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  • Sun May 20 2007
  • Posted May 20, 2007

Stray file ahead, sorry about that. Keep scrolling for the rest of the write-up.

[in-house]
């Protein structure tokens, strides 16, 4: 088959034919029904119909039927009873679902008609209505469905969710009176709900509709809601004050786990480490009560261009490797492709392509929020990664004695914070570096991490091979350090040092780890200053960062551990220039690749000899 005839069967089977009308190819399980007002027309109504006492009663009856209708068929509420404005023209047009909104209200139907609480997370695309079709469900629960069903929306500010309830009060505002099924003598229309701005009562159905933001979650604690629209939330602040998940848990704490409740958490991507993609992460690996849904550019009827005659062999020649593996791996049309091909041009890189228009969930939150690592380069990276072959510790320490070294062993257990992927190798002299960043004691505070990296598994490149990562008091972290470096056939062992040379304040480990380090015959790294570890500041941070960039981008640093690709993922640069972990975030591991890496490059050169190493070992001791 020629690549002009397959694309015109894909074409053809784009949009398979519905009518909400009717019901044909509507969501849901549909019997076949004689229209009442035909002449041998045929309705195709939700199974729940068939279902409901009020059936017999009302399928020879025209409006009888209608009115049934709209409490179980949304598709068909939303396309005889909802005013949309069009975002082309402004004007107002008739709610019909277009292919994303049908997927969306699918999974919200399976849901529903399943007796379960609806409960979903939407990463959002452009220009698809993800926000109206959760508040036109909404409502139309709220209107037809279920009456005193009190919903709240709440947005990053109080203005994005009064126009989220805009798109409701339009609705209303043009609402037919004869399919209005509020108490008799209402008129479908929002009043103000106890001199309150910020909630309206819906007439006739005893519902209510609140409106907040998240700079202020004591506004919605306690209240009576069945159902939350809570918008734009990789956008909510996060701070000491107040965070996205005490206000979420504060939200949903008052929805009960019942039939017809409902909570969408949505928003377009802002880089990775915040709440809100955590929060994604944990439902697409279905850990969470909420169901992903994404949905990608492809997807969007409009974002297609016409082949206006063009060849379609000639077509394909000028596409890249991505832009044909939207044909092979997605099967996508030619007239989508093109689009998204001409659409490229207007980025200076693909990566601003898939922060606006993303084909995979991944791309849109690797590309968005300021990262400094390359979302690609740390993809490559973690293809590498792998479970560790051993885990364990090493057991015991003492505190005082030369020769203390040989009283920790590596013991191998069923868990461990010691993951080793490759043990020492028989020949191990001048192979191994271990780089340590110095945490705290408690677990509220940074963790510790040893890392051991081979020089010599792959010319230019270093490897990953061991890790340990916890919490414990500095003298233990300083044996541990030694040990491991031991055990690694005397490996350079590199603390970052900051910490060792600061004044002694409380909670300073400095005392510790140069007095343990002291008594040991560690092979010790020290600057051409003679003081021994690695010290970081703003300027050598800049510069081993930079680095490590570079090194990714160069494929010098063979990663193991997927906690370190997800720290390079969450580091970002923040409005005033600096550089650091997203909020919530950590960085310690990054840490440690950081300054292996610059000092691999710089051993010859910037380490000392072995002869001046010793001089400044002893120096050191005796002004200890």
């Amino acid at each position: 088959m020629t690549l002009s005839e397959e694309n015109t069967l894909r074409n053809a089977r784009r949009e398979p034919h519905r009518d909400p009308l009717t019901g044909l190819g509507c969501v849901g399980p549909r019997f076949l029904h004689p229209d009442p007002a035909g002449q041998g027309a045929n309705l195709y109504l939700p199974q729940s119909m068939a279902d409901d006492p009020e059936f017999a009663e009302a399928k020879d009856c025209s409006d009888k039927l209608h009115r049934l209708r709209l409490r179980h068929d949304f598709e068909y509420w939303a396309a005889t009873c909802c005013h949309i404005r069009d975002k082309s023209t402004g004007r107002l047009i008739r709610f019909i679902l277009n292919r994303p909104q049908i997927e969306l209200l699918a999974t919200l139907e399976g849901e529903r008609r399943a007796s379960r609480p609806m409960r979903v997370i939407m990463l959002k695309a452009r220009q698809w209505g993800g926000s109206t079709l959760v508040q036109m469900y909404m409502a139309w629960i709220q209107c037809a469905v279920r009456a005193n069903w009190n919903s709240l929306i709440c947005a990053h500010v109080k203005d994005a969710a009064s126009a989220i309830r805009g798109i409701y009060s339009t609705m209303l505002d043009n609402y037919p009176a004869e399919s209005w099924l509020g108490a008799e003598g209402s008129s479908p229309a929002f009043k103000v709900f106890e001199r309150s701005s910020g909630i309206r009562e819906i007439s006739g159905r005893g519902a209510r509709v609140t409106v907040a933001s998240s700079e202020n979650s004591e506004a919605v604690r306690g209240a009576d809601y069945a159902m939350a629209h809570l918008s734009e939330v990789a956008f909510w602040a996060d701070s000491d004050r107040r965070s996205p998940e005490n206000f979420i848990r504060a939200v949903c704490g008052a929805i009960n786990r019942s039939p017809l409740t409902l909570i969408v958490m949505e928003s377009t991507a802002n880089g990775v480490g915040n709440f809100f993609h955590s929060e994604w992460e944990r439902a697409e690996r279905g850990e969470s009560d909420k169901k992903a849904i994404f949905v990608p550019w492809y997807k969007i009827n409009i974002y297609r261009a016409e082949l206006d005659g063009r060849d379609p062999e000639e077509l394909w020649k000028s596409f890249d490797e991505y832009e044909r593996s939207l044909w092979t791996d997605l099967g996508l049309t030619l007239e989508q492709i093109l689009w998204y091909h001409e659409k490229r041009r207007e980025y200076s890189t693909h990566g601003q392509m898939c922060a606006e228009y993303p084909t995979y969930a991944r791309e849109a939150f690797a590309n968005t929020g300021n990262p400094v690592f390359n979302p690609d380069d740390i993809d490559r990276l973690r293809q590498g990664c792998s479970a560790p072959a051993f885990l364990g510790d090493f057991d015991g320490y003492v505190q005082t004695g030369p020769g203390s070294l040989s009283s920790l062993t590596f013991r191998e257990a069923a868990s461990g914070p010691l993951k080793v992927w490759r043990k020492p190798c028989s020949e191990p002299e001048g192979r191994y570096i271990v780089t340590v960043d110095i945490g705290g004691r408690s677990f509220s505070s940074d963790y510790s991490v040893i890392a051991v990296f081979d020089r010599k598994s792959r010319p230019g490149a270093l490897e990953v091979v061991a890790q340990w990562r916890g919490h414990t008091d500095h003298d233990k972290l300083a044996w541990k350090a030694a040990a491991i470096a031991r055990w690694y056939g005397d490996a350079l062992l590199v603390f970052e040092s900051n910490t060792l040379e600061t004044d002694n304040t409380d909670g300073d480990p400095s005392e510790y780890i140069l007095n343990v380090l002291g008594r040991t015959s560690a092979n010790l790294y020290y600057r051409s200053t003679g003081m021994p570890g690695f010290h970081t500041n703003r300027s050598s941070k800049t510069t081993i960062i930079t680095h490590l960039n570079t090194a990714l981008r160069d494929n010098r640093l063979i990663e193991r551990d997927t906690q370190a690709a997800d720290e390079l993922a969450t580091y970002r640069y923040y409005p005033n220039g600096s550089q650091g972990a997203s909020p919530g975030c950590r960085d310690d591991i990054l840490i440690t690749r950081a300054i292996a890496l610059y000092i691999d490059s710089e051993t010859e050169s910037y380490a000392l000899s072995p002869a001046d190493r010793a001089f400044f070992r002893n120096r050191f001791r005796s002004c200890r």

Sen. Tom Harkin Backs Cancer Screening, Treatment, Survivorship Act By Jenny Nowatzke WASHINGTON, D.C. - May 17, 2007 "Live strong! Live strong! Live strong!" The message was heard loud and clear on Wednesday afternoon as 200 cancer survivors and advocates rallied in Washington to show their support for the Cancer Screening, Treatment and Survivorship Act of 2007. Joined by Iowa Sen. Tom Harkin, Maine Sen. Olympia Snowe, Illinois Rep. Jan Schakowsky, North Carolina Rep. Sue Myrick and cancer survivor Lance Armstrong, they all met to ask Congress to pass a new legislation, which would allow access to early cancer detection and treatment and provide survivorship resources for those living with the disease. "We have to begin looking at cancer survivorship as a chronic disease in this country, and we have to provide the support to make that chronic diseases less of an impact on survivor's daily lives, and that's what this bill will do," Harkin said. Four of his siblings lost their lives to cancer, so the issue hits home for Harkin. "With better detection and screenings, perhaps my siblings would have had a better outcome. We must expand access to lifesaving services," he said. Twelve cancer survivors from Iowa all shared their life-changing stories about cancer survival. "I am here to fight for my 7-year-old son, Jack, who was diagnosed with cancer two years ago. I am asking Congress to give a $136.6 million increase for cancer research," said Jennifer Hoeger, who lives in Cedar Rapids, Iowa. "My son fought for his life medically, and I will fight for it financially." Dawn Carlson, from Jonesville, Iowa, said she shares a connection with Hoeger in that her son also fought and won a battle with cancer. "Last year on March 7, my 7-month-old son was diagnosed with a rare form of cancer. Luckily, he was able to receive a clinical trial, but because of recent cuts in the budget, there's a threat that clinical trials will be reduced, and I hate the thought of someone not being able to get the treatment that they need," she said. Jacob Scaefer, from Waterloo, Iowa, echoed the concerns of Carlson. He said he is a 23-year leukemia survivor who was diagnosed with the disease the summer before he entered kindergarten in 1984. "I went through heavy chemo, radiation, went through remission, and never looked back –- but I have lots of friends who weren't so lucky, and I feel so strongly about getting better funding for better treatments," he said. The Iowans also got the chance to meet Lance Armstrong at the ESPN Zone Restaurant on Tuesday night, and they championed Armstrong's efforts to raise awareness about cancer treatment through his LiveStrong campaign. "LiveStrong is more than just a slogan for those effected by cancer -- you need to live each day, moment by moment, and live strong whether you are a cancer survivor or not," Carlson said. "Live strong each day -- it's a way of life." If passed, the Cancer Screening, Treatment and Survivorship Act of 2007 will allow new Centers for Disease Control and Prevention administered state-based cancer screening programs, and it will help provide medical assistance and treatment through Medicaid.

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